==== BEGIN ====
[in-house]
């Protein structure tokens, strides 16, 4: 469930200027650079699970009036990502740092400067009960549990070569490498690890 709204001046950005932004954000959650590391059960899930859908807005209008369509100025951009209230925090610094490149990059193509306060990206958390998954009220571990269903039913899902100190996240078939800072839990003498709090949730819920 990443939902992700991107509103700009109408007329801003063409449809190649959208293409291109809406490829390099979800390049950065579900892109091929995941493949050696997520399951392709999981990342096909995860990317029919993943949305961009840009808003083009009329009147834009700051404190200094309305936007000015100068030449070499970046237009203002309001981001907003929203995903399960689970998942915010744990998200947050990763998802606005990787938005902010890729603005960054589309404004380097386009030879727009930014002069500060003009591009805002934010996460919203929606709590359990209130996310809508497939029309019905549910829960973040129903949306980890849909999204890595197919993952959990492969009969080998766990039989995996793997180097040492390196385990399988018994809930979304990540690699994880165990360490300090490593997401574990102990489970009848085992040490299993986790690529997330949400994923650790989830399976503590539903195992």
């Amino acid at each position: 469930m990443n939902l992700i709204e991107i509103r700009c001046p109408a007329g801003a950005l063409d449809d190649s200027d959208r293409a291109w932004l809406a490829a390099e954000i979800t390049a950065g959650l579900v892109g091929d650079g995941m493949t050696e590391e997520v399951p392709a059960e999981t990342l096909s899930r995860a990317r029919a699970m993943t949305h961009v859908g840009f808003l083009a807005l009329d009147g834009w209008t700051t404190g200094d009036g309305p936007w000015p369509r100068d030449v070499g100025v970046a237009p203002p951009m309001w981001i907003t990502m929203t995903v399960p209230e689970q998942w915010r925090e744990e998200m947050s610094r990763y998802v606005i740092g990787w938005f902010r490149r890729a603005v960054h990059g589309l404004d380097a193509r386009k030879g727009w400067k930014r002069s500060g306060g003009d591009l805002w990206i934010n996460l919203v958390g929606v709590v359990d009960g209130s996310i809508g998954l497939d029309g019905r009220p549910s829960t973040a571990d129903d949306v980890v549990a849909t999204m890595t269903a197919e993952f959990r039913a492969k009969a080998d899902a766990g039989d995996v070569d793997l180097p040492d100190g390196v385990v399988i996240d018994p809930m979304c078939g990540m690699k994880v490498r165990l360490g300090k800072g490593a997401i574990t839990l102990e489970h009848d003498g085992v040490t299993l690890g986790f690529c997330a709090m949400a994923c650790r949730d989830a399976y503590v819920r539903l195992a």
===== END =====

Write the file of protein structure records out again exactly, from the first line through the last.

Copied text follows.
[in-house]
């Protein structure tokens, strides 16, 4: 469930200027650079699970009036990502740092400067009960549990070569490498690890 709204001046950005932004954000959650590391059960899930859908807005209008369509100025951009209230925090610094490149990059193509306060990206958390998954009220571990269903039913899902100190996240078939800072839990003498709090949730819920 990443939902992700991107509103700009109408007329801003063409449809190649959208293409291109809406490829390099979800390049950065579900892109091929995941493949050696997520399951392709999981990342096909995860990317029919993943949305961009840009808003083009009329009147834009700051404190200094309305936007000015100068030449070499970046237009203002309001981001907003929203995903399960689970998942915010744990998200947050990763998802606005990787938005902010890729603005960054589309404004380097386009030879727009930014002069500060003009591009805002934010996460919203929606709590359990209130996310809508497939029309019905549910829960973040129903949306980890849909999204890595197919993952959990492969009969080998766990039989995996793997180097040492390196385990399988018994809930979304990540690699994880165990360490300090490593997401574990102990489970009848085992040490299993986790690529997330949400994923650790989830399976503590539903195992």
């Amino acid at each position: 469930m990443n939902l992700i709204e991107i509103r700009c001046p109408a007329g801003a950005l063409d449809d190649s200027d959208r293409a291109w932004l809406a490829a390099e954000i979800t390049a950065g959650l579900v892109g091929d650079g995941m493949t050696e590391e997520v399951p392709a059960e999981t990342l096909s899930r995860a990317r029919a699970m993943t949305h961009v859908g840009f808003l083009a807005l009329d009147g834009w209008t700051t404190g200094d009036g309305p936007w000015p369509r100068d030449v070499g100025v970046a237009p203002p951009m309001w981001i907003t990502m929203t995903v399960p209230e689970q998942w915010r925090e744990e998200m947050s610094r990763y998802v606005i740092g990787w938005f902010r490149r890729a603005v960054h990059g589309l404004d380097a193509r386009k030879g727009w400067k930014r002069s500060g306060g003009d591009l805002w990206i934010n996460l919203v958390g929606v709590v359990d009960g209130s996310i809508g998954l497939d029309g019905r009220p549910s829960t973040a571990d129903d949306v980890v549990a849909t999204m890595t269903a197919e993952f959990r039913a492969k009969a080998d899902a766990g039989d995996v070569d793997l180097p040492d100190g390196v385990v399988i996240d018994p809930m979304c078939g990540m690699k994880v490498r165990l360490g300090k800072g490593a997401i574990t839990l102990e489970h009848d003498g085992v040490t299993l690890g986790f690529c997330a709090m949400a994923c650790r949730d989830a399976y503590v819920r539903l195992a």